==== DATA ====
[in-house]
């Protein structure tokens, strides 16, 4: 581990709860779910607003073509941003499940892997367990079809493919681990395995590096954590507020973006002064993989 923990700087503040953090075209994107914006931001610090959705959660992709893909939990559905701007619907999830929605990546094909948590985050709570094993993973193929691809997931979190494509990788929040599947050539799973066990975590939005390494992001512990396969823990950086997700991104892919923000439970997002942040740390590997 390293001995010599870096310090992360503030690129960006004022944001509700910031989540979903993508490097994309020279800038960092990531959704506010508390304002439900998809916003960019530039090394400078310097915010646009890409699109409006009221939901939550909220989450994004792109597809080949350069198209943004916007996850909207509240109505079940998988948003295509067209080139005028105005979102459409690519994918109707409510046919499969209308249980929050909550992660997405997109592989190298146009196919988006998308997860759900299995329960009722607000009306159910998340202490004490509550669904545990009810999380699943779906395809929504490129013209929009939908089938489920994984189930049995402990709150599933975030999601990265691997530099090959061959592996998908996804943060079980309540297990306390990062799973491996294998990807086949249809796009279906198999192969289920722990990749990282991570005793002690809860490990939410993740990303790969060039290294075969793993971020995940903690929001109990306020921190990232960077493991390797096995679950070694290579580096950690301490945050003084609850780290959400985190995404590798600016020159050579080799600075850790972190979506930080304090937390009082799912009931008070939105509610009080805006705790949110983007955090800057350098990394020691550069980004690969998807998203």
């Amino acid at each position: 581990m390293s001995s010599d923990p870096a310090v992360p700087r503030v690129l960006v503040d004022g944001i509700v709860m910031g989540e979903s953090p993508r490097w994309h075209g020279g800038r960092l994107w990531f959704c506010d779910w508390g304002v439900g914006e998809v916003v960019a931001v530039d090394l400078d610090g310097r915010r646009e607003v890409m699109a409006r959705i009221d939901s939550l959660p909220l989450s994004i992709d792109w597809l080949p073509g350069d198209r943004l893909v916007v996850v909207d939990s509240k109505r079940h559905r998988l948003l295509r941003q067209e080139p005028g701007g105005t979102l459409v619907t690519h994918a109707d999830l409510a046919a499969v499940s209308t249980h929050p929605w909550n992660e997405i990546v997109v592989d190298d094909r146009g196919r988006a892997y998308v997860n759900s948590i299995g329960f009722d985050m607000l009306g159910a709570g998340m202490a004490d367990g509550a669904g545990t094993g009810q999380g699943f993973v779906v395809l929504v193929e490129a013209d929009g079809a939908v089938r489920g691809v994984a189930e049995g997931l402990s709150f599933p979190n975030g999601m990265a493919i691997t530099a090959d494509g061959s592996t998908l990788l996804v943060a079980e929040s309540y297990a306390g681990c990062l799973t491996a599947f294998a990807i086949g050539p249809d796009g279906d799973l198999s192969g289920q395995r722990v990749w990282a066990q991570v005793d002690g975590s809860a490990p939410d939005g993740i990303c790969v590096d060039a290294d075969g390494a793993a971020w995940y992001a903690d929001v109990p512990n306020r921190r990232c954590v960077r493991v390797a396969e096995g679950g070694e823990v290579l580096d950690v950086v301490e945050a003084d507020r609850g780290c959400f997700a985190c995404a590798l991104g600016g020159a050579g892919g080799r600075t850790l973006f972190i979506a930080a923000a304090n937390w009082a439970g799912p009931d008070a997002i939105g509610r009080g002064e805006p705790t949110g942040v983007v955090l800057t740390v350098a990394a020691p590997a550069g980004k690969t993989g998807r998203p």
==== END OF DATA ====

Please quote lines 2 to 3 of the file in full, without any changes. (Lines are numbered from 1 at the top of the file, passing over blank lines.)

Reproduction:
């Protein structure tokens, strides 16, 4: 581990709860779910607003073509941003499940892997367990079809493919681990395995590096954590507020973006002064993989 923990700087503040953090075209994107914006931001610090959705959660992709893909939990559905701007619907999830929605990546094909948590985050709570094993993973193929691809997931979190494509990788929040599947050539799973066990975590939005390494992001512990396969823990950086997700991104892919923000439970997002942040740390590997 390293001995010599870096310090992360503030690129960006004022944001509700910031989540979903993508490097994309020279800038960092990531959704506010508390304002439900998809916003960019530039090394400078310097915010646009890409699109409006009221939901939550909220989450994004792109597809080949350069198209943004916007996850909207509240109505079940998988948003295509067209080139005028105005979102459409690519994918109707409510046919499969209308249980929050909550992660997405997109592989190298146009196919988006998308997860759900299995329960009722607000009306159910998340202490004490509550669904545990009810999380699943779906395809929504490129013209929009939908089938489920994984189930049995402990709150599933975030999601990265691997530099090959061959592996998908996804943060079980309540297990306390990062799973491996294998990807086949249809796009279906198999192969289920722990990749990282991570005793002690809860490990939410993740990303790969060039290294075969793993971020995940903690929001109990306020921190990232960077493991390797096995679950070694290579580096950690301490945050003084609850780290959400985190995404590798600016020159050579080799600075850790972190979506930080304090937390009082799912009931008070939105509610009080805006705790949110983007955090800057350098990394020691550069980004690969998807998203």
């Amino acid at each position: 581990m390293s001995s010599d923990p870096a310090v992360p700087r503030v690129l960006v503040d004022g944001i509700v709860m910031g989540e979903s953090p993508r490097w994309h075209g020279g800038r960092l994107w990531f959704c506010d779910w508390g304002v439900g914006e998809v916003v960019a931001v530039d090394l400078d610090g310097r915010r646009e607003v890409m699109a409006r959705i009221d939901s939550l959660p909220l989450s994004i992709d792109w597809l080949p073509g350069d198209r943004l893909v916007v996850v909207d939990s509240k109505r079940h559905r998988l948003l295509r941003q067209e080139p005028g701007g105005t979102l459409v619907t690519h994918a109707d999830l409510a046919a499969v499940s209308t249980h929050p929605w909550n992660e997405i990546v997109v592989d190298d094909r146009g196919r988006a892997y998308v997860n759900s948590i299995g329960f009722d985050m607000l009306g159910a709570g998340m202490a004490d367990g509550a669904g545990t094993g009810q999380g699943f993973v779906v395809l929504v193929e490129a013209d929009g079809a939908v089938r489920g691809v994984a189930e049995g997931l402990s709150f599933p979190n975030g999601m990265a493919i691997t530099a090959d494509g061959s592996t998908l990788l996804v943060a079980e929040s309540y297990a306390g681990c990062l799973t491996a599947f294998a990807i086949g050539p249809d796009g279906d799973l198999s192969g289920q395995r722990v990749w990282a066990q991570v005793d002690g975590s809860a490990p939410d939005g993740i990303c790969v590096d060039a290294d075969g390494a793993a971020w995940y992001a903690d929001v109990p512990n306020r921190r990232c954590v960077r493991v390797a396969e096995g679950g070694e823990v290579l580096d950690v950086v301490e945050a003084d507020r609850g780290c959400f997700a985190c995404a590798l991104g600016g020159a050579g892919g080799r600075t850790l973006f972190i979506a930080a923000a304090n937390w009082a439970g799912p009931d008070a997002i939105g509610r009080g002064e805006p705790t949110g942040v983007v955090l800057t740390v350098a990394a020691p590997a550069g980004k690969t993989g998807r998203p």